A manifesto and manual for readers looking to expand their capacities for kindness and mindfulness while also minimizing harm in the world at large.
In this third volume of her psychosociological work, Riddle builds on the structure established in Principles of Abundance for the Cosmic Citizen (2010) and Positive Harmlessness in Practice (2010). In these works, she offers an overall prescription for a world in which people are aware of their biases and actively work to combat the physical and metaphorical violence they produce. She argues against a binary, A-or-B view of the world, contending that this leads to depersonalization and objectification of people or groups considered “other.” Instead, her book offers guidance on embracing a growth mindset, becoming aware of implicit biases, and developing a collaborative social structure that acknowledges the dignity of all participants. Appendices provide further information on the use of gendered language, the science of “nonhuman persons” (such as animals and plants), and the American Anthropological Association’s definition of race. A thorough notes section will help guide readers through the book’s source material. Those same readers, though, are likely to be divided on Riddle’s approach, finding it either inspiring or abstruse depending on their reactions to language such as, “We commit micro-instances of ‘purposeful backgrounding’ when we actively avoid another person,” and concepts such as animals’ right to be paid for their labor and “ecocide” (“the extensive damage to, destruction of, or loss of ecosystem(s)”) as part of the International Criminal Court’s jurisdiction. But whether readers agree or disagree with her arguments, there’s no dispute over the book’s strengths as a work of scholarship. It’s fully grounded in both theory and observation, drawing on a wide range of published research, and its fully developed, coherent arguments are likely to find even skeptics in agreement with some elements. Overall, readers will acknowledge that this is a timely contribution to the national discussion of privilege, prejudice, and making the world a better place.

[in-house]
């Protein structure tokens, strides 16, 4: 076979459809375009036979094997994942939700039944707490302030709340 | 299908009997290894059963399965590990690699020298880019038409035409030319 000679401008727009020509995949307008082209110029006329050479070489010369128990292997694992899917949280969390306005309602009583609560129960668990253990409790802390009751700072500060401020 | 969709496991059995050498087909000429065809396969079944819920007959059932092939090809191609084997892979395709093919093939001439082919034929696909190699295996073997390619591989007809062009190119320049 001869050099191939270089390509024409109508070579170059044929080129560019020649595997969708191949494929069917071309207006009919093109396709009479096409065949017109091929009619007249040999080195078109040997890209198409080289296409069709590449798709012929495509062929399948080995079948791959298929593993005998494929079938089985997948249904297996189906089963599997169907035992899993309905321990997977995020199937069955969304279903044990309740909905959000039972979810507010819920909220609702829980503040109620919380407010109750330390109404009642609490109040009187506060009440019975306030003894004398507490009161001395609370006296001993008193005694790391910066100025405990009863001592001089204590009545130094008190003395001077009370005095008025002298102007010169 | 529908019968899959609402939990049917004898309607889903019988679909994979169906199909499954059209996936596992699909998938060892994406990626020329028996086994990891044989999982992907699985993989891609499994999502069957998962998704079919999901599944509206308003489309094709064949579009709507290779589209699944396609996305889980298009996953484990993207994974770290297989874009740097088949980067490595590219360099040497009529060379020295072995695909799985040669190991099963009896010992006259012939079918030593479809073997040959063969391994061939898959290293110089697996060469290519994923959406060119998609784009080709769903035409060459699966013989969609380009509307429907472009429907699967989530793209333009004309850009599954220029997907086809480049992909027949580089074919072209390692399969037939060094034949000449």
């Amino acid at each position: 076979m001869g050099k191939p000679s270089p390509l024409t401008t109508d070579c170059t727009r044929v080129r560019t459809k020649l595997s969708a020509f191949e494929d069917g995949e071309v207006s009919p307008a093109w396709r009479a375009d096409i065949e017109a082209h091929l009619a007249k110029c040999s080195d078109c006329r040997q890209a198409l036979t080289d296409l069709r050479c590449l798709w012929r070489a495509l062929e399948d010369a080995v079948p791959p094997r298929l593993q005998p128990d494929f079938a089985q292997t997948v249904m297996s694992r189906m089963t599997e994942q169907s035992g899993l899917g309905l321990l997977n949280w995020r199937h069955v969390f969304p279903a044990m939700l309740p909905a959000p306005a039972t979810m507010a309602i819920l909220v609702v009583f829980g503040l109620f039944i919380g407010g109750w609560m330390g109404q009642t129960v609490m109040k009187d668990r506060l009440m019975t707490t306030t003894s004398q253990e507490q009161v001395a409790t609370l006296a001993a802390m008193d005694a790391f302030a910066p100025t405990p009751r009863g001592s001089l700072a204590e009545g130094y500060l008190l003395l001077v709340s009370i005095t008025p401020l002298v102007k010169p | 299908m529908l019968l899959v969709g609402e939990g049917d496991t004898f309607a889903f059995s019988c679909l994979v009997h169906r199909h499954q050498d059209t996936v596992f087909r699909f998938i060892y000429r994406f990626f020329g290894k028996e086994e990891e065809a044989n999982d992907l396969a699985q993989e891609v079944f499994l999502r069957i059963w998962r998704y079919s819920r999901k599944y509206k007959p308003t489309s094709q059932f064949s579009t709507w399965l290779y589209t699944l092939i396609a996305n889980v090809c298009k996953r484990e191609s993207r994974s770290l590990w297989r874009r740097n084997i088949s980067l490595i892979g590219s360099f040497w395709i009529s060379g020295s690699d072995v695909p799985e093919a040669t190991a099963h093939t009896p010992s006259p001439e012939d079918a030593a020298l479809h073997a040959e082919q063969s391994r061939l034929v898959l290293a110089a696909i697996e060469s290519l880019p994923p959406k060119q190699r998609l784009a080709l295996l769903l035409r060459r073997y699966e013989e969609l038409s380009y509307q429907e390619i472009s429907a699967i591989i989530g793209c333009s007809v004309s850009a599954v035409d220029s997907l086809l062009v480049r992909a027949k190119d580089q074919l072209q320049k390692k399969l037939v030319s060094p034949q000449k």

A thoroughly researched argument for a nonbinary approach to understanding the world that’s likely to find both fervent adherents and strong critics.